3 For example, Werner Pluhar's translation of the third Critique uses ‘emotion’ for Rührung.
4 For one particularly clear use of ‘inclination’ as a technical term see MM 6: 213. Kant concedes here that ‘ordinary speech’ does not use the term 'inclination' as narrowly as he does. He suggests that if we want to accommodate ordinary speech, we could call ‘habitual desire from a pure interest of reason’ (or ‘moral feeling’) ‘sense-free inclination’. In this paper, I will follow Kant's standard, narrower use of inclination as a technical term for only ‘habitual sensible desire’.
5 Lectures on Ethics, Infield tr.; quoted in , Guyer, Kant and the Experience of Freedom, p. 339.Google Scholar Kant's distinction here parallels Hutcheson's distinction between justifying reasons and motivating reasons. (I thank Allen Wood for pointing out this parallel.) As I indicate above, Kant does not think that empirical desires or inclinations can play either role in an action that is done from duty.
6 However, see G 4: 400.
7 Paul Guyer defends the importance of the active/passive distinction for , Kant in Kant and the Experience of Freedom, pp. 344–50.Google Scholar
8 Throughout this paper, I will be assuming that inclinations never have moral worth for Kant. This is a tempting assumption, given certain well-known passages (for example, G 4: 428). Some interpreters disagree: for instance, Paul Guyer has recently argued that inclinations can have moral worth when they fall under an agent's commitment to the fundamental maxim of morality - the maxim to always do what duty requires from respect for duty (Guyer, ‘Moral worth, virtue, and merit’, in Kant on Freedom, Law, and Happiness). My argument concedes more than this to a possible objector: suppose inclinations do not have moral worth for Kant; even so, I argue, he believes certain feelings and emotions have a positive moral status.
9 Kant generally uses the terms Begehren and Begehrungsvermögen for the broadest sense of desire in this picture, but sometimes he also uses Begierde. When Kant uses Begierde, he is often careful to indicate whether he is talking about the faculty of desire as a whole or the subclass of pleasure-caused desire. For example, at A 7: 251 he calls pleasure-caused desire ‘desire (Begierde) in the narrow sense’.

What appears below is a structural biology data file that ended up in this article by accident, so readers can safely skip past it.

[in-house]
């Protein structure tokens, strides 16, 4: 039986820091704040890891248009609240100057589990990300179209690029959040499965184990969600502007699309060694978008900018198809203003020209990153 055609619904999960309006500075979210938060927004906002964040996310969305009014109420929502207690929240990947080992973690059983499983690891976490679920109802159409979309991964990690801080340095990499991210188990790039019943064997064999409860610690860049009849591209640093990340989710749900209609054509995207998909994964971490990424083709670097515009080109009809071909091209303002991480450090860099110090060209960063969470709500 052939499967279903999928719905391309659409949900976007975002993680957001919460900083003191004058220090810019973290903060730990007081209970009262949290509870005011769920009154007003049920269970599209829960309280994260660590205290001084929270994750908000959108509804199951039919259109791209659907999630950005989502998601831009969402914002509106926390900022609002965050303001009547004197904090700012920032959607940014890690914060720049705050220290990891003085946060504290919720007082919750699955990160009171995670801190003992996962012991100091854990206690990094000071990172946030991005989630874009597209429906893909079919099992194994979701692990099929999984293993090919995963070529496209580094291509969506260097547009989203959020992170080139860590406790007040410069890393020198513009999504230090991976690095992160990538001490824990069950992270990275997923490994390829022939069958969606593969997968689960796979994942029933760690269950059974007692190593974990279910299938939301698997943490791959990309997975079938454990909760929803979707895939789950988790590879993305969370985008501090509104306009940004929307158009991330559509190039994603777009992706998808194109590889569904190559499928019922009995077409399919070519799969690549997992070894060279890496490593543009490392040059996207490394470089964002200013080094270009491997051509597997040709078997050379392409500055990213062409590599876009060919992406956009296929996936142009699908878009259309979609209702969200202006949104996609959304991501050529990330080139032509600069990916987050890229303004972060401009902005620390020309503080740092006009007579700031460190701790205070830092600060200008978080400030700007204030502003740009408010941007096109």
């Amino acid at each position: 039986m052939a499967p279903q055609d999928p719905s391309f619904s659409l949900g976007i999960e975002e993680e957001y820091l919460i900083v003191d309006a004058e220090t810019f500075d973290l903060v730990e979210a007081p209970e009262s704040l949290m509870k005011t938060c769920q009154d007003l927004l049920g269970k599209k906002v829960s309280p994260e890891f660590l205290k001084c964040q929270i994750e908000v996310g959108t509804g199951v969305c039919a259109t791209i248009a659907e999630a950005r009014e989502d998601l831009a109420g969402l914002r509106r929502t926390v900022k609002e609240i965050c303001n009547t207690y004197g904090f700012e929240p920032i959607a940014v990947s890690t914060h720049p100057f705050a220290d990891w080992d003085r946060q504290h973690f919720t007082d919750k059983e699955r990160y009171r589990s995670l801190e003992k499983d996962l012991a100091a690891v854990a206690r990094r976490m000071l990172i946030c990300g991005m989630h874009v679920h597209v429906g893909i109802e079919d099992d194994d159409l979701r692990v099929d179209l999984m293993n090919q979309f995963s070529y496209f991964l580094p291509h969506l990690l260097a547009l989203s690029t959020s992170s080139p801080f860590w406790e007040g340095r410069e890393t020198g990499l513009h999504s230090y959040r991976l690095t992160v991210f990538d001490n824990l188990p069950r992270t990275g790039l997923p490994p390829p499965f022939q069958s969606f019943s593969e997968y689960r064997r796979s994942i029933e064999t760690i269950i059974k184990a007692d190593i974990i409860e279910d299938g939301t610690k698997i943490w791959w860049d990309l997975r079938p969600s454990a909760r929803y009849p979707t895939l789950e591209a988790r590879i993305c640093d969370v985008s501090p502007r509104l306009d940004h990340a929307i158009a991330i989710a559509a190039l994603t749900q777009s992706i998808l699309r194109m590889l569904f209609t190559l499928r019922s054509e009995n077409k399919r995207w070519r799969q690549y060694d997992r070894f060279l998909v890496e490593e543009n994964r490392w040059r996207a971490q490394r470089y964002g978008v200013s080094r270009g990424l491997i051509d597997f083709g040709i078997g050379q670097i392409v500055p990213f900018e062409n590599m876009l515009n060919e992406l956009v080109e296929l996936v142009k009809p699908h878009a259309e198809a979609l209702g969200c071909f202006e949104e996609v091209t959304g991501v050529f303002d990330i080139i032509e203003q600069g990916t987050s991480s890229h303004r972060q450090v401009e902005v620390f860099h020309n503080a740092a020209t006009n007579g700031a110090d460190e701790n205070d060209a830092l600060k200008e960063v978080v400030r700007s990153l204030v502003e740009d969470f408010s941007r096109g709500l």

10 For example, early in the third Critique, Kant distinguishes objective sensation (objective Empfindung), such as the ‘green color of meadows’, from subjective sensation (subjective Empfindung), such as ‘the color's agreeableness’. One more note about this passage: Kant proposes that for clarity we call only the latter (subjective sensation) ‘feeling’ (Gefühl) (K3, 5: 206). But Kant does not seem to follow this stipulation in the third Critique himself (see Werner Pluhar's footnote in his translation of Critique of Judgement, p. 48, Ak. 5: 206). With this in mind, I treat Gefühl and Empfindung as more or less synonymous for the purposes of this paper.
11 These are Kant's italics.
12 I have placed ‘respect’ in two places in Figure 1. Respect is a feeling, but since it is a feeling necessarily connected with a certain kind of reason-caused desire, and because Kant refers to some desires by the name of the feelings necessarily associated with them, I have represented it among these desires as well. Another note: recall that Kant seems to use the terms ‘respect’ and ‘moral feeling’ more or less synonymously until the Metaphysics of Morals in 1797 (see MM 6: 399-403), when he distinguishes them as I will explain. The terms seem to be synonymous in the third Critique: cf. 5: 222,289,292, etc.
13 For consistency here, I substitute 'sensible desire' for Gregor's translation, ‘sensuous appetite’.
14 Kant even cautions against habitual moral maxims, since in this case too an agent would not be acting freely (MM 6: 409).